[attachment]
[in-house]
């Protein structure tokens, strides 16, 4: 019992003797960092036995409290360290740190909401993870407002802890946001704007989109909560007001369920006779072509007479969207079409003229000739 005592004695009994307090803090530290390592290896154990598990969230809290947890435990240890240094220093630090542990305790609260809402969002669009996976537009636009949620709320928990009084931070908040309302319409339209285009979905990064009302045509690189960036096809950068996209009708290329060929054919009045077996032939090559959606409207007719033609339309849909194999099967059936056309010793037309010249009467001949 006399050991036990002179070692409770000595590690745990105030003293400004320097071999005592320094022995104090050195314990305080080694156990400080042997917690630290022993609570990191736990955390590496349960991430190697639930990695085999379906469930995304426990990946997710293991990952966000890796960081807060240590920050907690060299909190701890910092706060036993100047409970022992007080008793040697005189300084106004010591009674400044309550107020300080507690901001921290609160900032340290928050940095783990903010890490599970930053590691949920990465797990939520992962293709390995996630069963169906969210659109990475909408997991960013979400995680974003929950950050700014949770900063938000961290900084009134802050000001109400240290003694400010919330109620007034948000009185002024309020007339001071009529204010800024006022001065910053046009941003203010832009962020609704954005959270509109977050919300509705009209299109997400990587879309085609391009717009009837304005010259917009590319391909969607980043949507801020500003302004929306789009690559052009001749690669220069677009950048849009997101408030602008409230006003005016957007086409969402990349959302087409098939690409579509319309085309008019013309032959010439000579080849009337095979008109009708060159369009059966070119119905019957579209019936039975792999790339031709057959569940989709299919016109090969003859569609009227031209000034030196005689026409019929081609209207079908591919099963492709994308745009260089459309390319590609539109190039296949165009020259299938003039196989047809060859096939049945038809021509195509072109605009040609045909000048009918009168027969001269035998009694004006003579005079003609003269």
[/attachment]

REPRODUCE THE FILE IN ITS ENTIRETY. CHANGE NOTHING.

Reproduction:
[in-house]
């Protein structure tokens, strides 16, 4: 019992003797960092036995409290360290740190909401993870407002802890946001704007989109909560007001369920006779072509007479969207079409003229000739 005592004695009994307090803090530290390592290896154990598990969230809290947890435990240890240094220093630090542990305790609260809402969002669009996976537009636009949620709320928990009084931070908040309302319409339209285009979905990064009302045509690189960036096809950068996209009708290329060929054919009045077996032939090559959606409207007719033609339309849909194999099967059936056309010793037309010249009467001949 006399050991036990002179070692409770000595590690745990105030003293400004320097071999005592320094022995104090050195314990305080080694156990400080042997917690630290022993609570990191736990955390590496349960991430190697639930990695085999379906469930995304426990990946997710293991990952966000890796960081807060240590920050907690060299909190701890910092706060036993100047409970022992007080008793040697005189300084106004010591009674400044309550107020300080507690901001921290609160900032340290928050940095783990903010890490599970930053590691949920990465797990939520992962293709390995996630069963169906969210659109990475909408997991960013979400995680974003929950950050700014949770900063938000961290900084009134802050000001109400240290003694400010919330109620007034948000009185002024309020007339001071009529204010800024006022001065910053046009941003203010832009962020609704954005959270509109977050919300509705009209299109997400990587879309085609391009717009009837304005010259917009590319391909969607980043949507801020500003302004929306789009690559052009001749690669220069677009950048849009997101408030602008409230006003005016957007086409969402990349959302087409098939690409579509319309085309008019013309032959010439000579080849009337095979008109009708060159369009059966070119119905019957579209019936039975792999790339031709057959569940989709299919016109090969003859569609009227031209000034030196005689026409019929081609209207079908591919099963492709994308745009260089459309390319590609539109190039296949165009020259299938003039196989047809060859096939049945038809021509195509072109605009040609045909000048009918009168027969001269035998009694004006003579005079003609003269």